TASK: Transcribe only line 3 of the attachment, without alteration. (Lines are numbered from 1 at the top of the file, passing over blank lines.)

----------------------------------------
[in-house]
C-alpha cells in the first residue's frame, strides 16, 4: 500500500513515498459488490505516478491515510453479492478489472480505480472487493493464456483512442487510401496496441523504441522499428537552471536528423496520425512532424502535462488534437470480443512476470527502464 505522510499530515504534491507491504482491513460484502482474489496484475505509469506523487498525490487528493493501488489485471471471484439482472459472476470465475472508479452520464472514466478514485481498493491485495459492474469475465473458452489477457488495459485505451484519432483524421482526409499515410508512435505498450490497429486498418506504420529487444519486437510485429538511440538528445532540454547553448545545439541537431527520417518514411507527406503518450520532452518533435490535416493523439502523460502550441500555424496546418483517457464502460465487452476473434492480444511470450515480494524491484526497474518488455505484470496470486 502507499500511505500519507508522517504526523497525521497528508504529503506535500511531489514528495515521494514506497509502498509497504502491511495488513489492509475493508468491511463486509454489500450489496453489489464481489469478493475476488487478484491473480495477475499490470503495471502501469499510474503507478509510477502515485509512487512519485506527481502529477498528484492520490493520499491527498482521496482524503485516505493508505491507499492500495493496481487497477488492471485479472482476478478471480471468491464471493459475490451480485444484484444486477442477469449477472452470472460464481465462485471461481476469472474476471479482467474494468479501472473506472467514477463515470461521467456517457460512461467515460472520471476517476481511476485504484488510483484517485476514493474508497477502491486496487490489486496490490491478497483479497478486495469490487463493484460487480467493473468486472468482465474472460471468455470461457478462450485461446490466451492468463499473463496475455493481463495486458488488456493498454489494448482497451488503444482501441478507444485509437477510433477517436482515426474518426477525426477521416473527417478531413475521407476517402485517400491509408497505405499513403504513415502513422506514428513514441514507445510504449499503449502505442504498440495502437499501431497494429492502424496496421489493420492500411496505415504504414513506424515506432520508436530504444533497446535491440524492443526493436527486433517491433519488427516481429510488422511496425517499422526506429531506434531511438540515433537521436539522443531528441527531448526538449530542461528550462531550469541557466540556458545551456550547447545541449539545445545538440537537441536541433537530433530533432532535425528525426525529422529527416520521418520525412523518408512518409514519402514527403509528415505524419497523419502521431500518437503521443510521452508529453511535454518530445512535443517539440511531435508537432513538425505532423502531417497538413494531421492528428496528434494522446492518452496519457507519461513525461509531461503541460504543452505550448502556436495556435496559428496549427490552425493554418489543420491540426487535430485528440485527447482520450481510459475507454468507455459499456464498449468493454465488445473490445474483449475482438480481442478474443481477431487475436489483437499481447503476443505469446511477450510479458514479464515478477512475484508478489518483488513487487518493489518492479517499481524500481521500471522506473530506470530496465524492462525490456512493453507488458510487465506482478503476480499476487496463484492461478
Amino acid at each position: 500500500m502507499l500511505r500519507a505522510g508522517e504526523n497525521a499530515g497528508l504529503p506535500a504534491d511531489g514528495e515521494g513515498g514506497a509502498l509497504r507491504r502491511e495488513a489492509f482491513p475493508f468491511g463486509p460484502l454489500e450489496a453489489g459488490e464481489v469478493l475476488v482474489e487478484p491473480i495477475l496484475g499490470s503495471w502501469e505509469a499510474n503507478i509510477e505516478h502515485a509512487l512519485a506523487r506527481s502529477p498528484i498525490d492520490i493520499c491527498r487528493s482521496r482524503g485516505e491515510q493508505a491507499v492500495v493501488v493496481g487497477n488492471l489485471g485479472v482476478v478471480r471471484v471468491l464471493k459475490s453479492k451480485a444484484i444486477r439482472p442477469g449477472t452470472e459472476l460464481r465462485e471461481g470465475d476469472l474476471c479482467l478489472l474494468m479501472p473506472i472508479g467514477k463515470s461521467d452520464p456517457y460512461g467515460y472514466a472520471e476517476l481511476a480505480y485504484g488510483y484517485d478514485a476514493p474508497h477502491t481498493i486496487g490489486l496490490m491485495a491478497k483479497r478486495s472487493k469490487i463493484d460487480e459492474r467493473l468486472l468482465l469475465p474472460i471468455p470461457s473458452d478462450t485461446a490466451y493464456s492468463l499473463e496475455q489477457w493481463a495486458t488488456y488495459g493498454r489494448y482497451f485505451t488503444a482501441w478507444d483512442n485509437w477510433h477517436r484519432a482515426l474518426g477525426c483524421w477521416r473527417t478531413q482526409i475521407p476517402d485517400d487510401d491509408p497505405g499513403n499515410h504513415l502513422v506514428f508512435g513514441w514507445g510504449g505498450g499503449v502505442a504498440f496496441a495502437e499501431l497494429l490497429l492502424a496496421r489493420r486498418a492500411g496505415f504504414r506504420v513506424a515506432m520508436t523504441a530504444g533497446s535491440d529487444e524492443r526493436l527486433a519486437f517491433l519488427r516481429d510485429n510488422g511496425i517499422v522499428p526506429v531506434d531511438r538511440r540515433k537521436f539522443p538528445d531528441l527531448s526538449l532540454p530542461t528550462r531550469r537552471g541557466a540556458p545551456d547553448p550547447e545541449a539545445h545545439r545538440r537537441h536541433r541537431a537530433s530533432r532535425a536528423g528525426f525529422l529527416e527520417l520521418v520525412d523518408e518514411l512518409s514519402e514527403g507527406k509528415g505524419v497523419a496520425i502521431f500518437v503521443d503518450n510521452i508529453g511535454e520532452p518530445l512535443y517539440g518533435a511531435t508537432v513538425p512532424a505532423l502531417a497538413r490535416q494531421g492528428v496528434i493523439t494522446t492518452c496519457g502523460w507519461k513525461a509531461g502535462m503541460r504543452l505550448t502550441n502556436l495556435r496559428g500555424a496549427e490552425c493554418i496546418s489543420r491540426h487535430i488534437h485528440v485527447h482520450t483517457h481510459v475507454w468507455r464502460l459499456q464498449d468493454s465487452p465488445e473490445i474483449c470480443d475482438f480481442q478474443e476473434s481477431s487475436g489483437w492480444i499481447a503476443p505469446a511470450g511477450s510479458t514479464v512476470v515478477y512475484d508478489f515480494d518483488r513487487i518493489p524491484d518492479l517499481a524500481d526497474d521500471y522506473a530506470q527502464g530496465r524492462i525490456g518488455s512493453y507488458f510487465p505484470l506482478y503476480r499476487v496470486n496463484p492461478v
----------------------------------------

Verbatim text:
Amino acid at each position: 500500500m502507499l500511505r500519507a505522510g508522517e504526523n497525521a499530515g497528508l504529503p506535500a504534491d511531489g514528495e515521494g513515498g514506497a509502498l509497504r507491504r502491511e495488513a489492509f482491513p475493508f468491511g463486509p460484502l454489500e450489496a453489489g459488490e464481489v469478493l475476488v482474489e487478484p491473480i495477475l496484475g499490470s503495471w502501469e505509469a499510474n503507478i509510477e505516478h502515485a509512487l512519485a506523487r506527481s502529477p498528484i498525490d492520490i493520499c491527498r487528493s482521496r482524503g485516505e491515510q493508505a491507499v492500495v493501488v493496481g487497477n488492471l489485471g485479472v482476478v478471480r471471484v471468491l464471493k459475490s453479492k451480485a444484484i444486477r439482472p442477469g449477472t452470472e459472476l460464481r465462485e471461481g470465475d476469472l474476471c479482467l478489472l474494468m479501472p473506472i472508479g467514477k463515470s461521467d452520464p456517457y460512461g467515460y472514466a472520471e476517476l481511476a480505480y485504484g488510483y484517485d478514485a476514493p474508497h477502491t481498493i486496487g490489486l496490490m491485495a491478497k483479497r478486495s472487493k469490487i463493484d460487480e459492474r467493473l468486472l468482465l469475465p474472460i471468455p470461457s473458452d478462450t485461446a490466451y493464456s492468463l499473463e496475455q489477457w493481463a495486458t488488456y488495459g493498454r489494448y482497451f485505451t488503444a482501441w478507444d483512442n485509437w477510433h477517436r484519432a482515426l474518426g477525426c483524421w477521416r473527417t478531413q482526409i475521407p476517402d485517400d487510401d491509408p497505405g499513403n499515410h504513415l502513422v506514428f508512435g513514441w514507445g510504449g505498450g499503449v502505442a504498440f496496441a495502437e499501431l497494429l490497429l492502424a496496421r489493420r486498418a492500411g496505415f504504414r506504420v513506424a515506432m520508436t523504441a530504444g533497446s535491440d529487444e524492443r526493436l527486433a519486437f517491433l519488427r516481429d510485429n510488422g511496425i517499422v522499428p526506429v531506434d531511438r538511440r540515433k537521436f539522443p538528445d531528441l527531448s526538449l532540454p530542461t528550462r531550469r537552471g541557466a540556458p545551456d547553448p550547447e545541449a539545445h545545439r545538440r537537441h536541433r541537431a537530433s530533432r532535425a536528423g528525426f525529422l529527416e527520417l520521418v520525412d523518408e518514411l512518409s514519402e514527403g507527406k509528415g505524419v497523419a496520425i502521431f500518437v503521443d503518450n510521452i508529453g511535454e520532452p518530445l512535443y517539440g518533435a511531435t508537432v513538425p512532424a505532423l502531417a497538413r490535416q494531421g492528428v496528434i493523439t494522446t492518452c496519457g502523460w507519461k513525461a509531461g502535462m503541460r504543452l505550448t502550441n502556436l495556435r496559428g500555424a496549427e490552425c493554418i496546418s489543420r491540426h487535430i488534437h485528440v485527447h482520450t483517457h481510459v475507454w468507455r464502460l459499456q464498449d468493454s465487452p465488445e473490445i474483449c470480443d475482438f480481442q478474443e476473434s481477431s487475436g489483437w492480444i499481447a503476443p505469446a511470450g511477450s510479458t514479464v512476470v515478477y512475484d508478489f515480494d518483488r513487487i518493489p524491484d518492479l517499481a524500481d526497474d521500471y522506473a530506470q527502464g530496465r524492462i525490456g518488455s512493453y507488458f510487465p505484470l506482478y503476480r499476487v496470486n496463484p492461478v